Tuesday, March 14, 2017

#invismig kind of night

Last night was pretty special here in Norwich. Land-locked Norwich does not experience much active migration. But somehow, moon and weather conditions last night (and in the night ebfore too) were just right, and lead to active nocturnal migration over the city.

After dark I was at home busy with routine family duties. But when messages on Twitter and on our local Whatsapp group started pouring in, I deserted my parental roles and headed out to listen.

I immediately started picking stuff out of the dark. At first I was joined by my son Uri, then he moved in and I stayed out. I also communicated with Dougal that lives across the road from my house, so we helped each other out increase our garden year lists. We whatsapped or tweeted out everything we heard, to help others in our friendly little competiton - Norwich Garden Bird List. Most dominant call of the night was Redwing. They were calling almost constantly. During the two hours I listened last night, I must have heard more than 50 calls. One can only guess (or use a radar...) how many birds actually passed over central Norwich last night. It is very cool to imagine these Redwings over the coast 30 minutes later, and then arrive in Norway the next morning after a night of migration over the North Sea. The Magic of Migration.
Especially in the earlier part of the evening there was very active movement of ducks. It is cool how vocal they are on the wing! Wigeons were especially vocal, but last night I also heard Teal and Mallard. I am not sure whether these birds were true migrants, or just local birds moving between forgaing and roost sites. 
Later on at night, myself and other observers (listeners) had nice shorebird movement. I had four shorebird species last night (!), three of them new to the garden list: singles of Ringed Plover, Redshank, Oystercatcher and Snipe. Over UEA there were also Green Sand and Curlew. Again, I am not sure if these are active migrants or just birds moving around between wetlands. The nearest wetland to my home that might hold these species (Earlham Marshes) is about two miles away, so I was really happy to get these.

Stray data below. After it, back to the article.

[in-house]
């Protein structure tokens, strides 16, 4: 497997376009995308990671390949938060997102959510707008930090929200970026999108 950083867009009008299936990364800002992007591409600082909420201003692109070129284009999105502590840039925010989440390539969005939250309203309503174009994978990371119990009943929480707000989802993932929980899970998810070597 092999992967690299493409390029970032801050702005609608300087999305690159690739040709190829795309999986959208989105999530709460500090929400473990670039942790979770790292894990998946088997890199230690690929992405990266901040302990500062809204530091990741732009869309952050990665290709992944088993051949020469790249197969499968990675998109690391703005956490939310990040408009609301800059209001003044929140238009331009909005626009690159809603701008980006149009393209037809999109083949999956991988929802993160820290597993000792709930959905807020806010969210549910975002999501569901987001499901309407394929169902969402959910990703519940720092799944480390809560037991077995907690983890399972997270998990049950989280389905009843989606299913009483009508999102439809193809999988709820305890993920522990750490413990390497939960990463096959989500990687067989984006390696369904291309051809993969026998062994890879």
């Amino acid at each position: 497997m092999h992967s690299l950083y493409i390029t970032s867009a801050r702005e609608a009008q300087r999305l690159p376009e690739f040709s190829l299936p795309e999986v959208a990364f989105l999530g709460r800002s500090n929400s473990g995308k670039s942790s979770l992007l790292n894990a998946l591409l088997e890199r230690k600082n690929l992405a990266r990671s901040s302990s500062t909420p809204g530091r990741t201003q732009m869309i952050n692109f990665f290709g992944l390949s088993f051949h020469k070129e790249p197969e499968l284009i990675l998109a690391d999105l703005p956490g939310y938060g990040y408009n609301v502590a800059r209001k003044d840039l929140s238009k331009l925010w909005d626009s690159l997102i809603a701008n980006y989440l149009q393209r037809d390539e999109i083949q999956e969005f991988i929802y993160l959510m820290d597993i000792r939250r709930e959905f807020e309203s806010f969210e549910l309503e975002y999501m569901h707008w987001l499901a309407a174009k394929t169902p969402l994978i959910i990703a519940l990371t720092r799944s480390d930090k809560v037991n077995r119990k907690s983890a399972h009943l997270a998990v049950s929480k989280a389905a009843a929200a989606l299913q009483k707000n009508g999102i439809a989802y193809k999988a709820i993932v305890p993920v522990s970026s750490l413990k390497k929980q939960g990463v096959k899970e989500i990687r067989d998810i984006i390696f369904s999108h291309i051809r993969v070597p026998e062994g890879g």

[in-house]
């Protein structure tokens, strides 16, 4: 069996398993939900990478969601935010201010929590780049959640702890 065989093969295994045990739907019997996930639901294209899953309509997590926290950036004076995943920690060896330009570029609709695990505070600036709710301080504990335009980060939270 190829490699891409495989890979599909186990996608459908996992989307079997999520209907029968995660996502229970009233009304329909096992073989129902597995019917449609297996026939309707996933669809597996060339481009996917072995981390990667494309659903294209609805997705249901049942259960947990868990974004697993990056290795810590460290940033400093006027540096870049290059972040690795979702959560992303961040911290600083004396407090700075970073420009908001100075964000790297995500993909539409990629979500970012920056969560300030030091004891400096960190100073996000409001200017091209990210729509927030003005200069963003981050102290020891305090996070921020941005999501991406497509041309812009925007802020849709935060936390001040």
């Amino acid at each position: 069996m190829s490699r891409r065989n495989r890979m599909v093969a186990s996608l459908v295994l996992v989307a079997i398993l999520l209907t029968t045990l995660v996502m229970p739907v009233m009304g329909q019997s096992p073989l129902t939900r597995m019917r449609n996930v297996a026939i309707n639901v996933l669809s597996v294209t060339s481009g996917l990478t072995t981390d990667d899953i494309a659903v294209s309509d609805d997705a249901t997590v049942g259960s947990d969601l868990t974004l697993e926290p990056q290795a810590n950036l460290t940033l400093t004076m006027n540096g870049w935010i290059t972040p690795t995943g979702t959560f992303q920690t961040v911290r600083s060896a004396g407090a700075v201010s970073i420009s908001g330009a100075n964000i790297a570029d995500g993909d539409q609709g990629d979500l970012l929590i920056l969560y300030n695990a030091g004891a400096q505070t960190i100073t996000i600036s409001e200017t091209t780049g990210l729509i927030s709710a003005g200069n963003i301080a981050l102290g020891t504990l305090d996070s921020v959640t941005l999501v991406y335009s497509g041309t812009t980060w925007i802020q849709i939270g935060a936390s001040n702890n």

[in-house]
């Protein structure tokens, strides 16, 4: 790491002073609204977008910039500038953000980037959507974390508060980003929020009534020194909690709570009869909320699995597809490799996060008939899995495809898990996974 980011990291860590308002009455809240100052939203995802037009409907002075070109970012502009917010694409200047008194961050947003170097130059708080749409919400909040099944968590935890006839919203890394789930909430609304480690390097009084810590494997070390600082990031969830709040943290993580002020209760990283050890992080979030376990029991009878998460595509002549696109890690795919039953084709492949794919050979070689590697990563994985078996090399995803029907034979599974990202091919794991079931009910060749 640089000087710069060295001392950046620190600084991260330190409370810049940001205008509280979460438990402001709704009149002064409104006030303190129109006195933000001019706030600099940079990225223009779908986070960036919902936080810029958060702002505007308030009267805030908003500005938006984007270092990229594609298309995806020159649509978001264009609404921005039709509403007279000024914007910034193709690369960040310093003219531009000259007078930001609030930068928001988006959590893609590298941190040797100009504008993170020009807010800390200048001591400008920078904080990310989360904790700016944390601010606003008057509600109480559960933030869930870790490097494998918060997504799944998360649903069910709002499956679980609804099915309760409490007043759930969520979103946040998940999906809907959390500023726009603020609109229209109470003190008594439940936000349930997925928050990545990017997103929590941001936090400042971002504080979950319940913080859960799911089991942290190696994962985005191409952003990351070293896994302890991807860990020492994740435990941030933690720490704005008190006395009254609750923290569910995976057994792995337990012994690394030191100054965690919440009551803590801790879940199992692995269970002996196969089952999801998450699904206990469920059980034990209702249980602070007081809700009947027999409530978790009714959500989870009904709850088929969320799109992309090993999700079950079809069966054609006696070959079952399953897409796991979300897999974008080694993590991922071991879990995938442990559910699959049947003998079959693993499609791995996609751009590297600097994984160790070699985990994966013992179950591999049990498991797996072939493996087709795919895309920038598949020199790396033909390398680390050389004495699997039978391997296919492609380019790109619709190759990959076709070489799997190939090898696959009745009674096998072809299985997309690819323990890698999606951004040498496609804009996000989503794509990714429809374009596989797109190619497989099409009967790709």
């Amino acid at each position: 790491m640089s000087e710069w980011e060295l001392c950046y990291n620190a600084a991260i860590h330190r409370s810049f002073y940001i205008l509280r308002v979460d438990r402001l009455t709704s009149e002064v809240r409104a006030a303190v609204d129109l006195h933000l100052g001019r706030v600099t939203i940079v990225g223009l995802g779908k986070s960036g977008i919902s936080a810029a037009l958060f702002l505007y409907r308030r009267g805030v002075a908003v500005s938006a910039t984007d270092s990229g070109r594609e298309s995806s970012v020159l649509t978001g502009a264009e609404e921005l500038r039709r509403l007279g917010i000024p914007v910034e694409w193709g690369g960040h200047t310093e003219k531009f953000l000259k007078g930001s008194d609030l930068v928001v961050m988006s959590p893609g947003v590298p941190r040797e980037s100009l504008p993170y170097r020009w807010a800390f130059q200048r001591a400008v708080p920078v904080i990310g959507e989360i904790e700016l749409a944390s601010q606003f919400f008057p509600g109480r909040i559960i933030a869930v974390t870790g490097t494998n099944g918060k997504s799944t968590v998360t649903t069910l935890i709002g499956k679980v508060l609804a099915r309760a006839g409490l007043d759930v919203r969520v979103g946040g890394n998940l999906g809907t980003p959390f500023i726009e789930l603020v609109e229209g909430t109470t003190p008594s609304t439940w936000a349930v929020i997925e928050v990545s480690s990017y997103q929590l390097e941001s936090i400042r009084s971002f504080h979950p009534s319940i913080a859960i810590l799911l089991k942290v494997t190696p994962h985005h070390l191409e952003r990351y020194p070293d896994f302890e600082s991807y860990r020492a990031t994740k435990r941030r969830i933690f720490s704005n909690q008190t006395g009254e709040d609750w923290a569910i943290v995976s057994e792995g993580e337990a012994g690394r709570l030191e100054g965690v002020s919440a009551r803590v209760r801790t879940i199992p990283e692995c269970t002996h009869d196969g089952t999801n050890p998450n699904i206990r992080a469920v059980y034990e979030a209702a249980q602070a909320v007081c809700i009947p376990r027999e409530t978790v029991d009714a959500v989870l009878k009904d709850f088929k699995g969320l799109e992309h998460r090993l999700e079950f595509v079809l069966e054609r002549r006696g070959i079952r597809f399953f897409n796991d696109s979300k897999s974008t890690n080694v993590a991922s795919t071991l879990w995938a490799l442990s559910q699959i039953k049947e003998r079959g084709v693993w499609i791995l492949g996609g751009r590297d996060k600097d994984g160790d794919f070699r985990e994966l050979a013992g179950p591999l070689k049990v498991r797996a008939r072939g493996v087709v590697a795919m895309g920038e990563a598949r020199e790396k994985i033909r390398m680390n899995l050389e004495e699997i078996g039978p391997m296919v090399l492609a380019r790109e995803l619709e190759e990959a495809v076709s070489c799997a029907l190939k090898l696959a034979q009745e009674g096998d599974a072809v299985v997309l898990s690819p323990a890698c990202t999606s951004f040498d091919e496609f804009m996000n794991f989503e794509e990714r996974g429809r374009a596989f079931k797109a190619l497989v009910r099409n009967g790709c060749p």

Other birds calling last night were several Grey Herons, a Moorhen - another garden tick (check their funny calls on xeno-canto), and the local Tawny Owl singing from a park about 300 m away from my park.

Thursday, March 2, 2017

Ranthambhore cleanup - mammals

Probably my last blogpost about India. Here are some images of mammals from Ranthambhore I had no time to process earlier. Ranthambhore is fantastic for mammals. The abundance of deer, wild boar and other types of tiger food explains why there are so many predators there. Driving around the park, you do see many hundreds of deer every day. Commonest species is Spotted Deer:

Sambar is tiger's favourite prey. Their eyesight is poor and they're not very fast runners like Spotted Deer. They often are seen wading in lakes.

Nilgai is an impressive beast, reminded me of the African Eland antelope

Wild Boar

Black-faced Langurs are very common in the park

They often adopt the contemplative posture

Not easy to photograph with their extremely long tail and a 500mm...

 Black-tailed Mongoose

Interesting shape to their pupils

Indian Palm Squirrel

And of course there was this mammal too, our main target in India. Arrowhead.

Check this great video by Amir:

Tuesday, February 28, 2017

Ranthambhore cleanup - birds

As I had limited wifi and time in Ranthambhore, my 'real-time' blogposts from there were rather brief. I did photograph a lot, so here is a collation of some photos taken during the 2.5 days of safari there, mainly of common birds.

Asian Openbill

Grey Francolin - very common

Great Thick-knee. Great indeed

Plum-headed Parakeets came in to drink by the park gate

Black-rumped Flameback

Common Woodshrike

Indian Robin - female. The smart male wouldn't pose

Red-vented Bulbul. Abundant but very neat

Large Grey Babblers doing their thing 

One of many Red-breasted Flycatchers

One of fewer Taiga Flycatchers

Chestnut-shouldered Petronia - huge numbers of them

Sunday, February 26, 2017

Existential thoughts on birding in rubbish dumps